Fighting against eminent domain
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Fighting against eminent domain

The Gerhart family moved to this plot of land
in central Pennsylvania 30 years ago. Ellen Gerhart said she and her husband wanted
to keep the land they bought intact, so they signed up with a state program to preserve
the forest. “You know, it was almost like our own park;
our own little environment. Then you got to know the trees. You got to know the landscape.” But in 2015, they got a call from a pipeline
company, Sunoco Logistics. “He said he’d like to come out and talk
to us, that Sunoco Logistics was interested in putting in a pipeline. It would run under the road in front of us
and under part of our pond.” He told her the company’s offer was generous,
but the Gerharts said no. “The damage that they were proposing to
do to the property — the damage to the trees that they would have to cut down — you can’t
pay for that. “And the moment we said no, they immediately
kicked into eminent domain.” A local judge sided with Sunoco, saying the
company was a public utility and thus had the right of eminent domain. And a few months later, a chainsaw crew showed
up on the property. Elise Gerhart, who’d grown up on the property,
protested the clearing by sitting in a tree stand on the right of way for days. Meanwhile, a group of local activists came
to protest. Five people were arrested, including Ellen
and Elise Gerhart, but in the end, the trees came down and Sunoco had its pipeline route. The company would not agree to an interview,
but in an emailed statement, Sunoco said it only used eminent domain as a last resort. Eminent domain has been used for building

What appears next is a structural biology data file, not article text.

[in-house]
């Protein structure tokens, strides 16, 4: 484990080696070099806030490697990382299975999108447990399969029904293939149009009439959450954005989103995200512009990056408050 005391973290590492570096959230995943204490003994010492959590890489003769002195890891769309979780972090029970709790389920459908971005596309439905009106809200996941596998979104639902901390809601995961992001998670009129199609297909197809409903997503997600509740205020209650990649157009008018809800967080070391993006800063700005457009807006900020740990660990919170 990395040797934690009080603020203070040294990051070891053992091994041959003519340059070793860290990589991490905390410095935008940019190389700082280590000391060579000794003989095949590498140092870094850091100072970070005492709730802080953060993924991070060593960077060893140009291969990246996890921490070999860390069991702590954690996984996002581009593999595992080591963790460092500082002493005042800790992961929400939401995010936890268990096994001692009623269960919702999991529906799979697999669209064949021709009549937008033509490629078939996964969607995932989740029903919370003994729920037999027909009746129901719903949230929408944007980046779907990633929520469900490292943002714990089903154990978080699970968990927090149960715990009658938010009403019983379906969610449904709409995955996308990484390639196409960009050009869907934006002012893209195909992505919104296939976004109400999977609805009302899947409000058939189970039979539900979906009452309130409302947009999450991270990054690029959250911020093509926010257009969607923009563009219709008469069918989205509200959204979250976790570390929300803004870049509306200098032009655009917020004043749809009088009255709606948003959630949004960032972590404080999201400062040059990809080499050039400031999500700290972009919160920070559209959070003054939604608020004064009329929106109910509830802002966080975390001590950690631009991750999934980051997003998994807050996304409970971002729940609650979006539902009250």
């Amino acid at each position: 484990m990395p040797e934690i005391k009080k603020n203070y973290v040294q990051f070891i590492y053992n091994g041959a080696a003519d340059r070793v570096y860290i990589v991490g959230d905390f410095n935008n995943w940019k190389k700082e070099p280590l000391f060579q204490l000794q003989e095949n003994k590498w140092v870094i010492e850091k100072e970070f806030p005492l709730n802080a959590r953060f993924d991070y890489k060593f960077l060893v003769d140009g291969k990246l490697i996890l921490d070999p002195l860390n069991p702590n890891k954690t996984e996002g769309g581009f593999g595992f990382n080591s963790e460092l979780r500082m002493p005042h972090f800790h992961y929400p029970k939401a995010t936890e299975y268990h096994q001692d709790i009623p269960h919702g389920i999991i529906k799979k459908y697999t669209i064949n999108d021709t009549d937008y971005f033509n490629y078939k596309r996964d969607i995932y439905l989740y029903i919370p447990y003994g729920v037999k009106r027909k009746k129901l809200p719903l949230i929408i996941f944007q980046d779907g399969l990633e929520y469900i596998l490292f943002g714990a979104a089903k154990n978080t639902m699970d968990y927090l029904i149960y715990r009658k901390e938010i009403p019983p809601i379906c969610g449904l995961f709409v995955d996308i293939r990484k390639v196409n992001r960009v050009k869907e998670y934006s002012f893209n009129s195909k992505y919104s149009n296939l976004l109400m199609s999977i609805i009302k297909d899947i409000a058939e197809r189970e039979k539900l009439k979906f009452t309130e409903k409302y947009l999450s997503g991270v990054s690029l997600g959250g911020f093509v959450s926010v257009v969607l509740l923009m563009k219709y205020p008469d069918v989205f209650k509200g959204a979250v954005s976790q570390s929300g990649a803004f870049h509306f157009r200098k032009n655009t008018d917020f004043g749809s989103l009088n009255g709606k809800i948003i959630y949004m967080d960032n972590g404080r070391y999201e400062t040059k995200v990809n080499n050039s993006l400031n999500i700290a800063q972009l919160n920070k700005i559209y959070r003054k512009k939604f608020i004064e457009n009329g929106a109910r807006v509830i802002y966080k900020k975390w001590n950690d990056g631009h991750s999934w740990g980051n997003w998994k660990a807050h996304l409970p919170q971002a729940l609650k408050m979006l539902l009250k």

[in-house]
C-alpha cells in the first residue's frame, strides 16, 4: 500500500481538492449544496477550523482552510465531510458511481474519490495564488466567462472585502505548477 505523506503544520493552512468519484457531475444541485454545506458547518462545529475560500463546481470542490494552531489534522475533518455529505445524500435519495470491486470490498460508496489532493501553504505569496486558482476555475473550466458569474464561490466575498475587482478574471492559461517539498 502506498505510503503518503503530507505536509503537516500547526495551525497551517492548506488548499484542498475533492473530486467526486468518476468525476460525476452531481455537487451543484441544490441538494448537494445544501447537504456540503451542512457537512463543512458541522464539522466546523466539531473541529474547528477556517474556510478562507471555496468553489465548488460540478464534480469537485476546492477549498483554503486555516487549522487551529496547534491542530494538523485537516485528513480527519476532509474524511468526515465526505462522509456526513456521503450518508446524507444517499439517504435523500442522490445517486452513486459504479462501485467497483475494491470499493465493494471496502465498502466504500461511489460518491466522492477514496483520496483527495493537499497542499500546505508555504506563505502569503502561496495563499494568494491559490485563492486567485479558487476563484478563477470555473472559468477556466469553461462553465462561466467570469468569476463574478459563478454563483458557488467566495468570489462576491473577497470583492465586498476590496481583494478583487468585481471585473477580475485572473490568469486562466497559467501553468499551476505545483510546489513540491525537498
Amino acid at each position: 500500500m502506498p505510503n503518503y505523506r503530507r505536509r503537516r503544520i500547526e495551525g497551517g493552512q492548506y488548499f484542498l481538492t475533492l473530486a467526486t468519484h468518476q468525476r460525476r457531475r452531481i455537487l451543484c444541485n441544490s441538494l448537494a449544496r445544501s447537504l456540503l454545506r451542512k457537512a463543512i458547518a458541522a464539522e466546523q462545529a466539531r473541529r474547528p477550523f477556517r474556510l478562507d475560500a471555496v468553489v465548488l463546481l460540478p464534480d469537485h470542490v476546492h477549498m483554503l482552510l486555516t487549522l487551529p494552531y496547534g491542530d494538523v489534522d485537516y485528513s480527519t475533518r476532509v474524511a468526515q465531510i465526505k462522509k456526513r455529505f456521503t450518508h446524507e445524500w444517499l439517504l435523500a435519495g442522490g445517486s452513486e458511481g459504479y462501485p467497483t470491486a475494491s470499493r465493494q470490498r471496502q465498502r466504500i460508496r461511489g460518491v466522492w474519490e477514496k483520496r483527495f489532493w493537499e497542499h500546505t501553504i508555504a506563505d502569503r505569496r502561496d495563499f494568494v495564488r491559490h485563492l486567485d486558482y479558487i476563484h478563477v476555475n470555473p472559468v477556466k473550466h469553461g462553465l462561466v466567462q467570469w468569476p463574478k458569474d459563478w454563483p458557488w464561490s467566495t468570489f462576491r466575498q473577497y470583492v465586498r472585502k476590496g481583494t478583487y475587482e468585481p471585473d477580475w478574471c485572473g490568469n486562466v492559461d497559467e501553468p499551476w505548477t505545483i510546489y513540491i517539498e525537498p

highways, utility lines and parks in the U.S., but it’s also used in some states like Pennsylvania
and Ohio to build oil and gas pipelines. With the recent boom in natural gas in Pennsylvania,
companies are spending billions of dollars on new pipelines, and increasingly, they’re
using eminent domain to take land from owners like the Gerharts, who don’t want pipelines
on their land. “And you can see why it’s controversial.” Grant MacIntyre is an environmental lawyer
who used to work for the EPA. More than 100 landowners have sued Sunoco
to protest the company’s use of eminent domain in Pennsylvania. So far, the company has mainly come out ahead
in court. MacIntyre says many opposed to the pipelines
argue eminent domain is supposed to benefit the public, not a private company like Sunoco. “There’s a school of thought, a lot of people
think that the fair market value that governments or authorities using eminent domain are required
to pay may not actually be fair market value. “I think in the case of pipelines and kind
of rural property that they may go through, you may not have a high price per acre on
forested land in Pennsylvania, but if it’s someone’s homestead — a place where their
families lived for generations — that price per acre doesn’t reflect the real value to
that person.” MacIntyre said a recent Pennsylvania Supreme
Court decision that found eminent domain use for natural gas storage unconstitutional could
make it harder for energy companies to use eminent domain for pipelines. The Gerharts turned down $100,000 for the
pipeline to go through their property. Ellen Gerhart says she never even considered
it. “People have had said to me, ‘Well, you
know, but you’re not doing anything with that land. It’s just sitting there. You know, you’re not farming it, you’re not
building on it, you’re not timbering it, you’re not doing anything with it.’ “And that’s the point. It’s still hard to go and see those trees
just lying there and knowing that you can’t glue them back together. “You can’t put them back up. They’re gone.”


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